November 11th in Washington, DC

November 11th in Washington DC

The U.S. Congress taxed them. Congress declared war and sent them to serve. Some were wounded and some died defending our country, all without representation in that same U.S. Congress. Who are they? The citizens of the District of Columbia who have served in our armed forces.

Meet DC’s veterans today, Veteran’s Day, Noon to 1:30 PM, at Upper Senate Park, Delaware and Constitution Avenues, NE, near the Russell Senate Office Building, between the Capitol and Union Station. Join themas they rally for the DC Vote.

There’s a flyer (DC Vets– download your Orders of the Day).

If you live somewhere else, honor these brave men and women — tell your Senators and Congressman to support the D.C. Voting Rights Act, which gives DC one single vote in the House of Representatives.

But the Constitution reserves Congressional representation to states, and DC isn’t a state.

The U.S. Constitution was drawn up and ratified before anybody thought about building a new Capital City. When written, the Constitution guaranteed voting representation in Congress for every U.S. citizen then living (though, sadly, only white men) because at that point in time every U.S. citizen lived in a state. The founders had risked death for the principle that “taxation without representation is tyranny.” Can any sane person believe they would intentionally approve taxing (let alone drafting) citizens while denying them a single vote in Congress?

Why didn’t Congress specify representation when it passed the law creating the District of Columbia?

The bill creating the District was a “sweetener” in the Compromise of 1790, a political deal. Congress was obsessed with the assumption of the Revolutionary War debts of the individual states by the Federal government, a move opposed by southern states. A measure creating the District on the Maryland-Virginia border was thrown in to placate the South, and no one really thought about how to make a city, how to fund or govern it, or how interests of residents would be protected in Congress. Congress left the details to a local guy, George Washington. Sad to say, he forgot about voting rights, too.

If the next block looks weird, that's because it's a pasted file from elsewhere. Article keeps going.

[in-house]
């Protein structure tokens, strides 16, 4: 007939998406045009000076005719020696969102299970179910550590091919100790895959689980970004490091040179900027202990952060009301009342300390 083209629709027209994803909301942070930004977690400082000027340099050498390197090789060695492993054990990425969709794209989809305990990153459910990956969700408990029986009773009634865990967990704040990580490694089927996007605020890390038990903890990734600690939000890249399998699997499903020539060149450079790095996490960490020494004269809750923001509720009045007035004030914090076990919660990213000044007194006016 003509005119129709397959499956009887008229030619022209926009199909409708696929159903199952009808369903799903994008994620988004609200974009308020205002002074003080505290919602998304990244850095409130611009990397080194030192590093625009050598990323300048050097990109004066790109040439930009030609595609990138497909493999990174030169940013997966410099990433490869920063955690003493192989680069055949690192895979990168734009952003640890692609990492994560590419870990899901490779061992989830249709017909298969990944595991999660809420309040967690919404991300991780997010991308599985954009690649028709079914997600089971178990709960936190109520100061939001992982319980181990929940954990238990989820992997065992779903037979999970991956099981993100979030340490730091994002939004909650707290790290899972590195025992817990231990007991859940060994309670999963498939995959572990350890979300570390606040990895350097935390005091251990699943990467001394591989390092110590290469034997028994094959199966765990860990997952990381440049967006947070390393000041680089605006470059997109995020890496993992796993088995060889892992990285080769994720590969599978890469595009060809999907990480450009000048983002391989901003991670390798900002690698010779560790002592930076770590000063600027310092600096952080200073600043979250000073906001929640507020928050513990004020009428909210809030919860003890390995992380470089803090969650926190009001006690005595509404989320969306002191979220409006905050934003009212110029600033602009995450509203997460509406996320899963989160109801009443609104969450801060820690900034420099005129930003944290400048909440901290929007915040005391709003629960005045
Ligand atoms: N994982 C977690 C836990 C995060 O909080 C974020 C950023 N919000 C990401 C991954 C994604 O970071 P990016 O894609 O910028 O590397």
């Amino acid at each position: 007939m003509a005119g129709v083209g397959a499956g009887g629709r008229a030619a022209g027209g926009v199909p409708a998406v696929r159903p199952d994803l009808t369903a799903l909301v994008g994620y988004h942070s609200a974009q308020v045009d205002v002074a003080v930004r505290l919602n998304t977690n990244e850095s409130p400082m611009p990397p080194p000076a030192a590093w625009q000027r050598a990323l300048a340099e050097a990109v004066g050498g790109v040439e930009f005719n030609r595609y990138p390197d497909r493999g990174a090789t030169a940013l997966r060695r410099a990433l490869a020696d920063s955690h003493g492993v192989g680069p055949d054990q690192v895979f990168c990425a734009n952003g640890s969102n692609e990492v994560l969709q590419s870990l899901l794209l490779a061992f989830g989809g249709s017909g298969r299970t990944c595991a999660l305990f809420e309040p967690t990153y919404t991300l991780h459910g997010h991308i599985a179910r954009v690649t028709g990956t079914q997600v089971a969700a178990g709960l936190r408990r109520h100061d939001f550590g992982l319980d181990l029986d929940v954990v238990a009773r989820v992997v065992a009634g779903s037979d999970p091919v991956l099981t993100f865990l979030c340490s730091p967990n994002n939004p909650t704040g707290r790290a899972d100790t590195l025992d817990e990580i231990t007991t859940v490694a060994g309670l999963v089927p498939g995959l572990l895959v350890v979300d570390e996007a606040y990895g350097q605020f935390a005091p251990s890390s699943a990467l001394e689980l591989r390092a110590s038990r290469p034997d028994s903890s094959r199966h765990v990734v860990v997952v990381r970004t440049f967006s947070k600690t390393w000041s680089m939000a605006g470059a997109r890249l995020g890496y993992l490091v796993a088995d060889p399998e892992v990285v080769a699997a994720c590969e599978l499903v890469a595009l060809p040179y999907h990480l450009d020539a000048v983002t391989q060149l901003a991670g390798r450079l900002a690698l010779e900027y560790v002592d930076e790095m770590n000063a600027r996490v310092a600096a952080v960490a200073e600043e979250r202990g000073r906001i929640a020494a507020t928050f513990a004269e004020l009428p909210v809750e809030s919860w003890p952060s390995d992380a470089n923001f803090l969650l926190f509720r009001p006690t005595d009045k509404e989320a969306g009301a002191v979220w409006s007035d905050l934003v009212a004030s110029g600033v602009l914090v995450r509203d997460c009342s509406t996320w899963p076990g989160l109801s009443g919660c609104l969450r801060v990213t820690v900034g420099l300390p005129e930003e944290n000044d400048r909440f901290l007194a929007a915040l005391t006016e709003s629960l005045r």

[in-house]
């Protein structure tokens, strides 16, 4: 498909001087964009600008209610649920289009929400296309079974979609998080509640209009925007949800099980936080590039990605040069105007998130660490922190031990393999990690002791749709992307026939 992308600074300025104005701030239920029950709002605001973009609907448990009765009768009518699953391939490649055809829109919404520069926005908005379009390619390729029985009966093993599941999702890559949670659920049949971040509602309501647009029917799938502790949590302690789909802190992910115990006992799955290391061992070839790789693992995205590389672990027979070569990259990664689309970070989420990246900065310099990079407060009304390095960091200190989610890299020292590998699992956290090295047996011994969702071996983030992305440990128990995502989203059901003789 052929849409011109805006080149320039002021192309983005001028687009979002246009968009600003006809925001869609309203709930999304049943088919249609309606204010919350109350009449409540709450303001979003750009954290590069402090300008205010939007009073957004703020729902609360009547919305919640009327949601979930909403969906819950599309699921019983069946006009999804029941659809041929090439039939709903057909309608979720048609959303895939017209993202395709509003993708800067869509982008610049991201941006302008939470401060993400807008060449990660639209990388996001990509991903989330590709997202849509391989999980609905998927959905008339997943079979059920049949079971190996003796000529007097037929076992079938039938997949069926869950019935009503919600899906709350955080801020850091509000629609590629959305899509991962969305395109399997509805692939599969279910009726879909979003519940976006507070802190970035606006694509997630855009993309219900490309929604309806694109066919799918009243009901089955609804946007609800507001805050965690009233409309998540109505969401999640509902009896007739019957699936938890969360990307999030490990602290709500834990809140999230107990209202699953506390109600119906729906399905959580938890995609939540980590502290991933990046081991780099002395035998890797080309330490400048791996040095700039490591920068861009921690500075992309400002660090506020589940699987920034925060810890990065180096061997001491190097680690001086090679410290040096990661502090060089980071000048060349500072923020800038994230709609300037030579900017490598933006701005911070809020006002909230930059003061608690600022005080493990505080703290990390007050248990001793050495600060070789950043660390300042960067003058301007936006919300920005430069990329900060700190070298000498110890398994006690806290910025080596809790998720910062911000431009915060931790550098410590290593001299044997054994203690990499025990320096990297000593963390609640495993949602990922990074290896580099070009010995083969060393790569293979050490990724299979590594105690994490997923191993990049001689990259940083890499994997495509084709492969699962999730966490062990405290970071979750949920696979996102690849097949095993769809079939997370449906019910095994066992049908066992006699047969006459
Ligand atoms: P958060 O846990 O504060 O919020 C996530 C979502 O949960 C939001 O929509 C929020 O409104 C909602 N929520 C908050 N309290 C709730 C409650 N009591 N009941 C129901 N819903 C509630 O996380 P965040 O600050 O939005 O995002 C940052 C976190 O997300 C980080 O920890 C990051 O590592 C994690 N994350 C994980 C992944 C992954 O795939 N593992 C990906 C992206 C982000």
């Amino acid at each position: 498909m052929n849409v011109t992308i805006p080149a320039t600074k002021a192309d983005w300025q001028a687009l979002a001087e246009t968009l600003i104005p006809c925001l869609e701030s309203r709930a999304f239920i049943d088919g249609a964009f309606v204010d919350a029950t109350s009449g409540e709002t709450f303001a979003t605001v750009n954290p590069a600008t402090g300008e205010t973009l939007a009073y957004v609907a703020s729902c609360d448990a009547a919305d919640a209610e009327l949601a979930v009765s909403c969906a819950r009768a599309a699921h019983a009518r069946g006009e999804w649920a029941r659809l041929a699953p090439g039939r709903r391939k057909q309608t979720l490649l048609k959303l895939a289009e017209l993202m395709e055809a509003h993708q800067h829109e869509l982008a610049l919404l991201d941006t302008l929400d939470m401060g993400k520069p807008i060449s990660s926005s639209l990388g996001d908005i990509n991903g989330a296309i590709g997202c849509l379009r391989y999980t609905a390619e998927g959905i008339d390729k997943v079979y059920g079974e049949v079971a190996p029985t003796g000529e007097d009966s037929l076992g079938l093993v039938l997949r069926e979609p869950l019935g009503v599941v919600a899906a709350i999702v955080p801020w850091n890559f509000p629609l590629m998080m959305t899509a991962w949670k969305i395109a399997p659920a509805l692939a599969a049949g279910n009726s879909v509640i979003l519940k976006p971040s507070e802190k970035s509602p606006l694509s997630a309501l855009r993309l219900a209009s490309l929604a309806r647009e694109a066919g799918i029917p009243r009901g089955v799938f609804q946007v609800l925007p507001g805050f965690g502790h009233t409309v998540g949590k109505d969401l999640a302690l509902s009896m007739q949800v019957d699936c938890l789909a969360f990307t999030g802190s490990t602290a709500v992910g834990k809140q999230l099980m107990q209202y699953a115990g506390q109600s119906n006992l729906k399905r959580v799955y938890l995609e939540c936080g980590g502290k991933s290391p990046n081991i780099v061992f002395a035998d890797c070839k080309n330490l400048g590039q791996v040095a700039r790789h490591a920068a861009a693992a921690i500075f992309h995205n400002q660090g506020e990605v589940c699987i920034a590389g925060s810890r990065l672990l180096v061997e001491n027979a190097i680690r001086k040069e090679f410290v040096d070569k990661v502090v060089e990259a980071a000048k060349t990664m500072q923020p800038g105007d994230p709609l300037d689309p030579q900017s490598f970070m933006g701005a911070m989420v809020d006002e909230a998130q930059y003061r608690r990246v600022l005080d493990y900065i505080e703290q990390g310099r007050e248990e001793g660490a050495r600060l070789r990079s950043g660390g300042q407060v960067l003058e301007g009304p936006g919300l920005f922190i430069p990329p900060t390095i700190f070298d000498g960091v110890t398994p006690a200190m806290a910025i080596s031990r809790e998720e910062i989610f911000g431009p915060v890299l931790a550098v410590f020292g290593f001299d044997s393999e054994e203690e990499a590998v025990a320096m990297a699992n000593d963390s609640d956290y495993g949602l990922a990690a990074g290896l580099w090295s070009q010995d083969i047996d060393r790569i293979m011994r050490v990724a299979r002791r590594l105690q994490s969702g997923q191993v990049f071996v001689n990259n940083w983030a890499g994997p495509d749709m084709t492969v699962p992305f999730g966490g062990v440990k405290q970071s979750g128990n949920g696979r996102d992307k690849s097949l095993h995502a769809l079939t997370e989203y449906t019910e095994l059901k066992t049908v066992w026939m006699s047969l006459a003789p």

How come Congress didn’t fix this earlier?

Why would they? Congress only spent three or four months a year in Washington, and members could put up with the chaos they had created here for that long (it just gave them one more thing to bitch about). DC residents didn’t elect anyone to Congress, so no members spoke up for them, and why would sitting members dilute the power of their own votes by adding another? Justice? Fairness? Consistency? Ethics? We’re talking about Congress here, where partisan politics influences everything. Presidents from Andrew Jackson on tried to get Congress to give DC representation. Congress just didn’t care; it was much easier to blame the victims, the people of Washington. After a while, Congressional neglect was re-interpreted as “precedent.”

What about Puerto Rico and the Trust Territories? Should they have votes?

U.S. citizens there do not pay individual Federal income taxes to the IRS. DC citizens do. U.S. citizens of the Commonwealth of Puerto Rico and the Trust Territories have defended our country with bravery; let us honor and remember those veterans tomorrow as well.

Doesn’t the U.S. government pay most of the expenses for running DC?

No. Until recently, Congress even told the DC government how it could spend its own locally-raised taxes. Federal buildings and foreign embassies do not pay local property taxes, nor do hundreds of nonprofit organizations located here (including the IMF and World Bank). State governments are more realistic in compensating governments of state capital cities for these kinds of issues through PILOT (payments in lieu of taxes).

Come out and honor Washington’s veterans at Noon. Live elsewhere? Honor DC Vets by telling your Senators and Congressmen to support the D.C. Voting Rights Act. Find out more at DC Vote.

Image by Mike Licht. Download a copy here.Creative Commons license; credit Mike Licht,

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